In his first book, G-Forces: The 35 Global Forces Restructuring Our Future, futurist Frank Feather took a look at the global economic forces affecting our world. In Future Consumer.com, he talked about the effect of the online world on consumers. Now he turns his eye to Future Living:
The Coming Web Lifestyle.
In Future Living, Feather describes a Web-based world dominated by “”prosumers,”” a term coined by Alvin Toffler in 1979, in his book The Third Wave. These are home-based entrepreneurs who produce goods and services both for their own use and for sale. No more commuting and cubicles for these folks – like their agrarian ancestors, they will work from home, selling their wares online in the global village as great-grandpa may have done in the local market square.
By 2005, Feather predicts that 90 percent of families will be online, and by 2010, virtually all households will have a Web presence, with their Web address more widely used than their postal address or phone number.
Future Living includes a detailed section on the ways of the Web lifestyle, which contains Feather’s arguments in favour of nine e-changes: telecommuting, online shopping, online banking, e-schooling, e-healthcare, online entertainment, cyber worship, online voting, and starting an e-business. He sees each of these changes as an ongoing trend that will ultimately prevail. His primary social unit is again the family, with home schooling becoming pervasive. Health-care is described from the point of view of the Web-informed patient who will drive the system, demanding personalized attention rather than generic solutions (His view of health-care, however, is U.S.-centric, despite the fact that Feather makes his home in Aurora, Ont.).
Feather also argues that online worship, although it won’t replace the “”congregational intimacy”” of traditional houses of worship, is viable, because, he says, “”Since the Web mirrors society, it becomes a spiritual manifestation of a new theology. The Web is our theology because the Web is us.””
In politics, Feather sees the Web as a vehicle that could allow voters to take back government from the special interest groups and participate meaningfully in decisions. He argues for electronic voting, insisting that secure technology exists, and that it will increase voter participation. Sadly, he belittles older, non Web-savvy voters, many of whom, he says, don’t even know what the Web is, and are “”the same biddies who voted twice in the Florida election”” (He doesn’t talk about the dead people whose votes were miraculously registered).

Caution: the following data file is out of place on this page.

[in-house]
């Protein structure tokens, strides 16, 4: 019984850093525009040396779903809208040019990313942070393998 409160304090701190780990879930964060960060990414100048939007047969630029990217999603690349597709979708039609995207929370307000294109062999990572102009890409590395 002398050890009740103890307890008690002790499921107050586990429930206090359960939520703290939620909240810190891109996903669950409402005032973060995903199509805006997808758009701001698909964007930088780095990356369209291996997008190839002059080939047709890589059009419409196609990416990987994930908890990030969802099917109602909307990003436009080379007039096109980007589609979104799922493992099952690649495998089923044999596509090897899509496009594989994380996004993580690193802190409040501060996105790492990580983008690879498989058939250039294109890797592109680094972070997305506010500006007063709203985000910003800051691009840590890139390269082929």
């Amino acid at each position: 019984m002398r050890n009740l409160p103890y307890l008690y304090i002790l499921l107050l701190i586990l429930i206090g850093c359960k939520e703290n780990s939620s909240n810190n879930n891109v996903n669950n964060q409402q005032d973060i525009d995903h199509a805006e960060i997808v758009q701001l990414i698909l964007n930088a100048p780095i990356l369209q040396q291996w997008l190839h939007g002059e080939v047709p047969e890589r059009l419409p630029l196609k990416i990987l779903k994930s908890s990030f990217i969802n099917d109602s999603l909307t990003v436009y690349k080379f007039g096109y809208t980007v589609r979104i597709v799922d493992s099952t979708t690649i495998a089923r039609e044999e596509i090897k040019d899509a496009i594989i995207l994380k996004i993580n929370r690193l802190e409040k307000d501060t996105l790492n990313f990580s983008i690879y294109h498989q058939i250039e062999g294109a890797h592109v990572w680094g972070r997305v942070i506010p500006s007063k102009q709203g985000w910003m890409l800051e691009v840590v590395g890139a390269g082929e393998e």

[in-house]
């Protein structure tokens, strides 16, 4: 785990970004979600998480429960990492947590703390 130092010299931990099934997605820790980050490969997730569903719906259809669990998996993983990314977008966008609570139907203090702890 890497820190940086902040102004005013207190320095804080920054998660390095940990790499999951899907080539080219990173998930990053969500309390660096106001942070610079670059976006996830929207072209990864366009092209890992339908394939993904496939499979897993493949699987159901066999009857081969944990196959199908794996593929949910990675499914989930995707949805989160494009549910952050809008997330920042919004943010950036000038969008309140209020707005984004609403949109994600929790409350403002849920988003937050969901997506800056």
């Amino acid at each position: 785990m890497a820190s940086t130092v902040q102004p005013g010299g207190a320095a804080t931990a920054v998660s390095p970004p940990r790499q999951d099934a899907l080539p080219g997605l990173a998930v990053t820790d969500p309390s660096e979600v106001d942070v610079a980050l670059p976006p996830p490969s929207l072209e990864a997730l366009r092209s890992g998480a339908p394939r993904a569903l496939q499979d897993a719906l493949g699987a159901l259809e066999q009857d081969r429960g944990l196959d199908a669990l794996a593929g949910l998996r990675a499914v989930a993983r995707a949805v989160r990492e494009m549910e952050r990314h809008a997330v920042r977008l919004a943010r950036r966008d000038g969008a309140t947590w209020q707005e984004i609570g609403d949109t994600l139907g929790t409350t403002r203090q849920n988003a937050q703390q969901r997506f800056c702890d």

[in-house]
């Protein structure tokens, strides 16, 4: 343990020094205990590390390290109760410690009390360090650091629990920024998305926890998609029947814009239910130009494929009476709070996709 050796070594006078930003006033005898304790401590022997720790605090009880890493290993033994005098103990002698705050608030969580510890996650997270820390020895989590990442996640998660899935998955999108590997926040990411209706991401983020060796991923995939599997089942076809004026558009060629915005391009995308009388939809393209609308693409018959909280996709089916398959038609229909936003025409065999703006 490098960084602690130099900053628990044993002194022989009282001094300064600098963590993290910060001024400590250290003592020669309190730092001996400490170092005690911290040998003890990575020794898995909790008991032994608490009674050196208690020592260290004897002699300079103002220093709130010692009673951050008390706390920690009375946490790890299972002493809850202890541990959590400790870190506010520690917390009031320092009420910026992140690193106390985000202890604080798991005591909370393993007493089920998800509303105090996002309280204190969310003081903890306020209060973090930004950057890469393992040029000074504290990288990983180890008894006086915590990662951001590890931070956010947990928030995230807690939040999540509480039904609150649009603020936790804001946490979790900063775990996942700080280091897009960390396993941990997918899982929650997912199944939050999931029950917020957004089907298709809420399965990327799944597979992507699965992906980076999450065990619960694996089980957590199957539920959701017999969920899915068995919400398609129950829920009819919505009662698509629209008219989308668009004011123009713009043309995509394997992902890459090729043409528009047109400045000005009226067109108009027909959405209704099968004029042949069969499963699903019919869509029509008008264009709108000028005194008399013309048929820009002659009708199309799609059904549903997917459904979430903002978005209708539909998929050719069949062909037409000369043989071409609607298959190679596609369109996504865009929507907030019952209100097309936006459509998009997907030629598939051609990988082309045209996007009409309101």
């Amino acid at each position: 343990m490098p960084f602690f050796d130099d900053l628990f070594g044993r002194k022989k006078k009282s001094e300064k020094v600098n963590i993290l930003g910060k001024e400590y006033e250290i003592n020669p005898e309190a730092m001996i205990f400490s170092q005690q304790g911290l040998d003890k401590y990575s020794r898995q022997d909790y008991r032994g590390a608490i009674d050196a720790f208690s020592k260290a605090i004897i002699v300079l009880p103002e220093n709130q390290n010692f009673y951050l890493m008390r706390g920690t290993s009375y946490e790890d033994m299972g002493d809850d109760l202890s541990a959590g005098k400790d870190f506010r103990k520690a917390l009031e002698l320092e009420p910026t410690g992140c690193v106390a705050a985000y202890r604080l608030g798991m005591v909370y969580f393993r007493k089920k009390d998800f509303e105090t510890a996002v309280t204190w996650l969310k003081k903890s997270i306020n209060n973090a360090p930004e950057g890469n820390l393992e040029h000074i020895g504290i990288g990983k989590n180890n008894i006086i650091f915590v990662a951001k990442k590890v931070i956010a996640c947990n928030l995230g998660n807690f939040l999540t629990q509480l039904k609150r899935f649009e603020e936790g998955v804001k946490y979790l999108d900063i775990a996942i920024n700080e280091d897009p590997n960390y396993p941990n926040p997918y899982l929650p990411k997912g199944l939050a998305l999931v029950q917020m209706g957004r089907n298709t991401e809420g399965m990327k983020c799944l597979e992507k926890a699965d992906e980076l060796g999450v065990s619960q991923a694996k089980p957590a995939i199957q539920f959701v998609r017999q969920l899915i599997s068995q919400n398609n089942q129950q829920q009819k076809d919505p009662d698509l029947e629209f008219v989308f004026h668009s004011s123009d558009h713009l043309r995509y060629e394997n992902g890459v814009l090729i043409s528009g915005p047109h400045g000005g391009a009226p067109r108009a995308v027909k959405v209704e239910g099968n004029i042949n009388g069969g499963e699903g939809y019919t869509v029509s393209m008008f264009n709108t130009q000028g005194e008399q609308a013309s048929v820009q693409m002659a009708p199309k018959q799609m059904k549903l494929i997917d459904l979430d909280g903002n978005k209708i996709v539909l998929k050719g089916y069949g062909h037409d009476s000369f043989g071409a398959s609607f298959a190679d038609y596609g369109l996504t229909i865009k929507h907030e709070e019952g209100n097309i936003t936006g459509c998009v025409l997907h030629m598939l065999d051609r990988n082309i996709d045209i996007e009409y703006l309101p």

The e-business chapter describes four types of suitable businesses for home-based enterprises, but ends up being a commercial for multi-level marketing through Quixtar (Amway’s online arm), or companies like Avon, Mary Kay, Herbalife or Unicity.
The arguments throughout flow well, but readers may take issue with the things Feather doesn’t say. For example, he entirely neglects the fact that most people are not about to start making their own clothes, or manufacturing safety pins, or refining gasoline. A huge majority of businesses are not suitable for the prosumer – they need some sort of factory or heavy equipment that won’t fit into the average living room. Yet, Feather says, “”working at or from home will be a major element of a Web Lifestyle. All truly futuristic families will do it.””
Futuristic families, it seems, are all white collar knowledge workers.
And although he rhapsodizes about the virtues of home schooling, he doesn’t discuss the need for motivated parents who are capable of administering the lessons, and have the time and inclination to do so. While the Web offers tremendous educational opportunities, it also supplies vast quantities of misinformation and unsuitable content, which isn’t mentioned either.
He also says that the Web will eliminate spin in politics; anyone who’s spent time online knows only too well that the lies don’t go away, they’re just presented differently. But it’s nice to dream.
There is another issue with this book as well. Out of curiousity, I looked at a copy of Future Consumer.com to see if Feather’s thoughts had changed over the years, and suffered severe déjà vu. Whole blocks of text from it have been transplanted into Future Living, either verbatim, or in slightly altered form. While you can’t call copying from your own book plagarism, recycling previous work like that is, shall we say, rather lazy.
Mind you, Future Living is considerably more readable than the older books – it’s shorter, and the design is much more reader-friendly. Feather is obviously committed to the Web lifestyle, and in his profession, much of it is viable.
For the rest of us, Future Living is an interesting peek at one man’s ideal society.
Future Living: The Coming of the Web Lifestyle, by Frank Feather. Warwick Publishing, Toronto, 2003. $19.95.
Lynn Greiner is Computing Canada’s editor-at-large.
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